Since the vast majority of Google’s revenue is pulled from advertising, many people refuse to acknowledge Google as a technology company. Instead, they happily label Google as an advertising company. On the other hand, Google fans call off these people as delusional and will proudly present Google as a technology company.
But who’s right? Is Google a technology company or an advertising company? Can they be both wrong, or can they be both right? Let’s see…
First off, the market categorizes Google (alphabet) as a technology company. You will not see Google under the pharma, automotive, or banking sector.
Additionally, by intrinsic value, a tech company is defined as one that manufactures, supports, and performs research and developments on technology-intensive products and services.
While Google does not manufacture any products themselves, the tech giant supports and does a ton of research and development for different tech products and services. The company spent $39.5 billion last year (2022) on research and development across the 73 products that they offer.
These are the most known and most highly complex Google products when it comes to research and development:
- Android OS (operating systems are complicated to create, even for large companies)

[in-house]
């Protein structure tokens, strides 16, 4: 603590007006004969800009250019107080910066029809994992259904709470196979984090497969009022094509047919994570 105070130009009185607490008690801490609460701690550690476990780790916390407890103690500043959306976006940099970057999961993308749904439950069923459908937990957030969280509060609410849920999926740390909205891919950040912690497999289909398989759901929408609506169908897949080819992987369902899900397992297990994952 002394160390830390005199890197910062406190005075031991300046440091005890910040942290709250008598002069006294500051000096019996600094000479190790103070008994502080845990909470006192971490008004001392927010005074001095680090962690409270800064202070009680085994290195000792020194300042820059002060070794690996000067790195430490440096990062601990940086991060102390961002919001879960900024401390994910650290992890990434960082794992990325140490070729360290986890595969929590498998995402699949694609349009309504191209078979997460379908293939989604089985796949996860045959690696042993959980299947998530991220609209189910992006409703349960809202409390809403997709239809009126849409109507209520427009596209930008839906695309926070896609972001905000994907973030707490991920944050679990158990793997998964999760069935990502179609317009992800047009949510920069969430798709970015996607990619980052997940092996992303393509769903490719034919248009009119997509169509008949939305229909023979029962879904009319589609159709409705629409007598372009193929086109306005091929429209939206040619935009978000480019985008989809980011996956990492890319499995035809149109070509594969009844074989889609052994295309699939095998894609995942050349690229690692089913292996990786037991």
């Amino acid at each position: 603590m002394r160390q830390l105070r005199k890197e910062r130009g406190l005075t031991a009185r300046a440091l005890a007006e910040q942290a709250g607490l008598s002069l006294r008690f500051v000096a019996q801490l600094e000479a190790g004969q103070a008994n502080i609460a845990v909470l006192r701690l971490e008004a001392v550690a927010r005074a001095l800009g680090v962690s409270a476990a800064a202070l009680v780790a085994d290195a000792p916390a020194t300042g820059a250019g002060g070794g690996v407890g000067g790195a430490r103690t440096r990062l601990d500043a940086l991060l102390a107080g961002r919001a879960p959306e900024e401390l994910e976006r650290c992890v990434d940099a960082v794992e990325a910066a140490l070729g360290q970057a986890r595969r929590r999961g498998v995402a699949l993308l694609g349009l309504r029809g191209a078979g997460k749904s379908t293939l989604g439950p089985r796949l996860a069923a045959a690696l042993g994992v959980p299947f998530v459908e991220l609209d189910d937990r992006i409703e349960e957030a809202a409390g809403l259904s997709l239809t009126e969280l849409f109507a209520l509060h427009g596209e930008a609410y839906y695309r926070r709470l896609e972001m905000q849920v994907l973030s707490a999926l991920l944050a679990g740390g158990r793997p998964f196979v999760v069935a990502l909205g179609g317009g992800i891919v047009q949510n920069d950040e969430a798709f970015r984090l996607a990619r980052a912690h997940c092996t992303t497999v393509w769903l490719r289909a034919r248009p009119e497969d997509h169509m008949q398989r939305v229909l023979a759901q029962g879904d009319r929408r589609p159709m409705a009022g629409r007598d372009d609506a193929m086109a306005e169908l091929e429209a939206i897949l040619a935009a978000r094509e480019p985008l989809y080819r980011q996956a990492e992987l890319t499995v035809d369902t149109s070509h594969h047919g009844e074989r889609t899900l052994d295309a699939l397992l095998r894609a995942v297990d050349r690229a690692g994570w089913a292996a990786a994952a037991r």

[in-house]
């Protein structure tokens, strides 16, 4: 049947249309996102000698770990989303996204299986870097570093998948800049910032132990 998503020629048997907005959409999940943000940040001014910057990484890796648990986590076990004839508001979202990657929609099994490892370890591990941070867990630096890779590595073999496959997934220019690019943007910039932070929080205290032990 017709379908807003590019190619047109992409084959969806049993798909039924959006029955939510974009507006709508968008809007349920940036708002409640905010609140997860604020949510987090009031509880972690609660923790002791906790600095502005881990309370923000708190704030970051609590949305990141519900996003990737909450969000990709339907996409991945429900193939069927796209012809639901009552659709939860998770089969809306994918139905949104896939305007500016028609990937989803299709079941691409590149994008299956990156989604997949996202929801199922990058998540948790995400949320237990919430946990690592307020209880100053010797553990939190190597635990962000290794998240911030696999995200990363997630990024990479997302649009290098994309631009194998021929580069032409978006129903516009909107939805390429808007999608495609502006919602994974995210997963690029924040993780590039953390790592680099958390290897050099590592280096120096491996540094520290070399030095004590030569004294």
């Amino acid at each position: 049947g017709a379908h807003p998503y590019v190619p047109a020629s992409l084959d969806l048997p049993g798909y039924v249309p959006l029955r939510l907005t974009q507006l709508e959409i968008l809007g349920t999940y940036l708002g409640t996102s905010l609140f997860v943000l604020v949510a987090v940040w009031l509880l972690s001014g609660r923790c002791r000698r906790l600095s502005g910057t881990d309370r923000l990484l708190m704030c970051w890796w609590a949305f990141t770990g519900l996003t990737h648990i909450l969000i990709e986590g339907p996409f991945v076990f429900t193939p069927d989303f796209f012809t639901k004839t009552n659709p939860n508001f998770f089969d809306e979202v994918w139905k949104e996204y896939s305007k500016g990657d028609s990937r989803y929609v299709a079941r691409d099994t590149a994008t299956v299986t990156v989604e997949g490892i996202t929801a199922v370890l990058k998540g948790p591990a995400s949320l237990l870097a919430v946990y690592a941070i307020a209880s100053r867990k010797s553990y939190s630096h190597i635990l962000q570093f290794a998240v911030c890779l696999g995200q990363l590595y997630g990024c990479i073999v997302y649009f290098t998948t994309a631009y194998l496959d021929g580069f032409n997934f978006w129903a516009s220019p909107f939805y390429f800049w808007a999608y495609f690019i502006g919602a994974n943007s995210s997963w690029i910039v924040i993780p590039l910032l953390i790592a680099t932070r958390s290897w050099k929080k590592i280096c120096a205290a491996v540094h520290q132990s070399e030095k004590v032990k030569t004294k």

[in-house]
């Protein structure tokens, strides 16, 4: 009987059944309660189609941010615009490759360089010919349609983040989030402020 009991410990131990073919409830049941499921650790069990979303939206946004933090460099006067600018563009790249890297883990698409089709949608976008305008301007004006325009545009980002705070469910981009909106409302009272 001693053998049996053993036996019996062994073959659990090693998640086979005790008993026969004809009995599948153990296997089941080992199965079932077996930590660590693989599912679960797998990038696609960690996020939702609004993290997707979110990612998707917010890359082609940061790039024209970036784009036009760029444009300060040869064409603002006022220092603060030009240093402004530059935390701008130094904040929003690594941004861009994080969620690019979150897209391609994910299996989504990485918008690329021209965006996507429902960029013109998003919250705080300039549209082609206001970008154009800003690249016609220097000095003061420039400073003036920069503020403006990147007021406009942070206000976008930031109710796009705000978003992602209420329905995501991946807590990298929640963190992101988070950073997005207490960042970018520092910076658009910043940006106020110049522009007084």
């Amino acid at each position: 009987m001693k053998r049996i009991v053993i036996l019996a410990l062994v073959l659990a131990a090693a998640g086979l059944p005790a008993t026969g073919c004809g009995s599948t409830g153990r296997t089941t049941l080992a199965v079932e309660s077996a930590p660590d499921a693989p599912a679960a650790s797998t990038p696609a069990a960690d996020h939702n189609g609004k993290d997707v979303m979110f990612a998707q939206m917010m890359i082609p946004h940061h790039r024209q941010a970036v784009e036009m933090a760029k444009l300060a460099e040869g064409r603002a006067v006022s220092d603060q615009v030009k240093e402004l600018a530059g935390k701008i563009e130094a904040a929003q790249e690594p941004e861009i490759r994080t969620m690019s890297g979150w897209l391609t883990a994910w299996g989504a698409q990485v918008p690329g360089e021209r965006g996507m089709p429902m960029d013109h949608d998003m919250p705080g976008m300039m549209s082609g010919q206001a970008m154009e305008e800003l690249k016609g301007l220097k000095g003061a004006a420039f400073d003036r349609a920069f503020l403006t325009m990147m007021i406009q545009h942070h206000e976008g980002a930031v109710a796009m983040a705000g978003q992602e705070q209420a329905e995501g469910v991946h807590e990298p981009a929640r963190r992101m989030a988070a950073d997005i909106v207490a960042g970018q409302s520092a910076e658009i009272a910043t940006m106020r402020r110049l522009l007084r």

- Google Search (crawling and indexing the web is a complex task)
- Google Maps
- Google Play
- YouTube (serving a billion videos is expensive and difficult)
So, is Google a tech company? The answer is yes. Google classifies as a strictly tech company from any angle you look at it. Even while they make the vast majority of their profits from ad revenue, this does not invalidate Google as a tech company.
Categorizing a company based on its source of revenue instead of what it produces would be foolish. If we go by that logic, then most home and car insurance companies would not even be considered insurance companies; they would be classified as investment firms.
This is because most insurance companies do not profit directly from premiums. Instead, they invest surplus premiums and profit out of investments.